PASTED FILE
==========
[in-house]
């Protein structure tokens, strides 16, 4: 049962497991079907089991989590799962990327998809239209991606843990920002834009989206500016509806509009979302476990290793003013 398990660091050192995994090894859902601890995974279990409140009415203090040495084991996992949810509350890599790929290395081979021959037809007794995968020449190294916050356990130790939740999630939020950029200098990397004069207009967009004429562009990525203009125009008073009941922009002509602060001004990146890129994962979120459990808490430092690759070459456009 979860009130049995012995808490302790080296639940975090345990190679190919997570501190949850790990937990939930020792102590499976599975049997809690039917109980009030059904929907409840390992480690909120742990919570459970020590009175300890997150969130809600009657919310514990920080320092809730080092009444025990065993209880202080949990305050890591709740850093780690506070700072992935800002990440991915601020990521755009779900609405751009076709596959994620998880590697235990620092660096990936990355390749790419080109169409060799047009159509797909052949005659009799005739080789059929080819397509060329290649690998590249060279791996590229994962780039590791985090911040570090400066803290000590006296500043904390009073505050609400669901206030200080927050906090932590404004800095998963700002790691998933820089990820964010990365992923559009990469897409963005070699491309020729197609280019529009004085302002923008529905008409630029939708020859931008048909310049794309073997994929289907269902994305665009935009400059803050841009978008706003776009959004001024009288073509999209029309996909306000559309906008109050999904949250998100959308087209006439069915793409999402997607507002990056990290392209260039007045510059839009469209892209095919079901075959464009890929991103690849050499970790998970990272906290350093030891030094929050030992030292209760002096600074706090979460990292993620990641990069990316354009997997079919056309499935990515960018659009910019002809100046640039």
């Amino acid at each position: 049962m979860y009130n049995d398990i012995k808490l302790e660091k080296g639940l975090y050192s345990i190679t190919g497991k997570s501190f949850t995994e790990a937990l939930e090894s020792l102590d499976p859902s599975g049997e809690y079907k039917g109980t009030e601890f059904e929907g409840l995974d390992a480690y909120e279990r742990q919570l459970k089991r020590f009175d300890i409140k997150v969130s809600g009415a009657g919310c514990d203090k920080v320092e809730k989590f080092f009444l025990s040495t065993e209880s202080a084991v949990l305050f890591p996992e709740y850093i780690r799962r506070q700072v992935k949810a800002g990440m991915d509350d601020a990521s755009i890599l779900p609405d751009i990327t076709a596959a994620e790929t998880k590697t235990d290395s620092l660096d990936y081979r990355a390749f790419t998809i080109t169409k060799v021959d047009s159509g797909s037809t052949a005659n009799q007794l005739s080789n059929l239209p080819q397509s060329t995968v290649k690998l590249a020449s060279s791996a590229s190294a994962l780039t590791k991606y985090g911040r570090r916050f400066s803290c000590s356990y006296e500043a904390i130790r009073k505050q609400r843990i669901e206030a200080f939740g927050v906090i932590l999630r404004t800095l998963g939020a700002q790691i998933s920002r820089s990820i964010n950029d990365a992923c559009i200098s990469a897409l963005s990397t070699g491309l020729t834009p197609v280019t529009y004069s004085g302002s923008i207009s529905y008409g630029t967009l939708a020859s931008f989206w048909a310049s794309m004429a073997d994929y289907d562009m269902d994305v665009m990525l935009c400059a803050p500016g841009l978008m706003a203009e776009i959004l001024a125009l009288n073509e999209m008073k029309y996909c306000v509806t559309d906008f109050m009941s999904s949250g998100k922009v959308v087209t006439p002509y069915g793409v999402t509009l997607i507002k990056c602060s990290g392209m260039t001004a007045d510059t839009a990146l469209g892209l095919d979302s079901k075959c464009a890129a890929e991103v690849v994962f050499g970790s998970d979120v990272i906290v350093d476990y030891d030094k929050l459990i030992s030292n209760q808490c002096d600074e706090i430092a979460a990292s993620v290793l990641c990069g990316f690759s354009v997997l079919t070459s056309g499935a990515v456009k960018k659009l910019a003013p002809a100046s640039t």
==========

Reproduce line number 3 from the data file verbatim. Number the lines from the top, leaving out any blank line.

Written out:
């Amino acid at each position: 049962m979860y009130n049995d398990i012995k808490l302790e660091k080296g639940l975090y050192s345990i190679t190919g497991k997570s501190f949850t995994e790990a937990l939930e090894s020792l102590d499976p859902s599975g049997e809690y079907k039917g109980t009030e601890f059904e929907g409840l995974d390992a480690y909120e279990r742990q919570l459970k089991r020590f009175d300890i409140k997150v969130s809600g009415a009657g919310c514990d203090k920080v320092e809730k989590f080092f009444l025990s040495t065993e209880s202080a084991v949990l305050f890591p996992e709740y850093i780690r799962r506070q700072v992935k949810a800002g990440m991915d509350d601020a990521s755009i890599l779900p609405d751009i990327t076709a596959a994620e790929t998880k590697t235990d290395s620092l660096d990936y081979r990355a390749f790419t998809i080109t169409k060799v021959d047009s159509g797909s037809t052949a005659n009799q007794l005739s080789n059929l239209p080819q397509s060329t995968v290649k690998l590249a020449s060279s791996a590229s190294a994962l780039t590791k991606y985090g911040r570090r916050f400066s803290c000590s356990y006296e500043a904390i130790r009073k505050q609400r843990i669901e206030a200080f939740g927050v906090i932590l999630r404004t800095l998963g939020a700002q790691i998933s920002r820089s990820i964010n950029d990365a992923c559009i200098s990469a897409l963005s990397t070699g491309l020729t834009p197609v280019t529009y004069s004085g302002s923008i207009s529905y008409g630029t967009l939708a020859s931008f989206w048909a310049s794309m004429a073997d994929y289907d562009m269902d994305v665009m990525l935009c400059a803050p500016g841009l978008m706003a203009e776009i959004l001024a125009l009288n073509e999209m008073k029309y996909c306000v509806t559309d906008f109050m009941s999904s949250g998100k922009v959308v087209t006439p002509y069915g793409v999402t509009l997607i507002k990056c602060s990290g392209m260039t001004a007045d510059t839009a990146l469209g892209l095919d979302s079901k075959c464009a890129a890929e991103v690849v994962f050499g970790s998970d979120v990272i906290v350093d476990y030891d030094k929050l459990i030992s030292n209760q808490c002096d600074e706090i430092a979460a990292s993620v290793l990641c990069g990316f690759s354009v997997l079919t070459s056309g499935a990515v456009k960018k659009l910019a003013p002809a100046s640039t």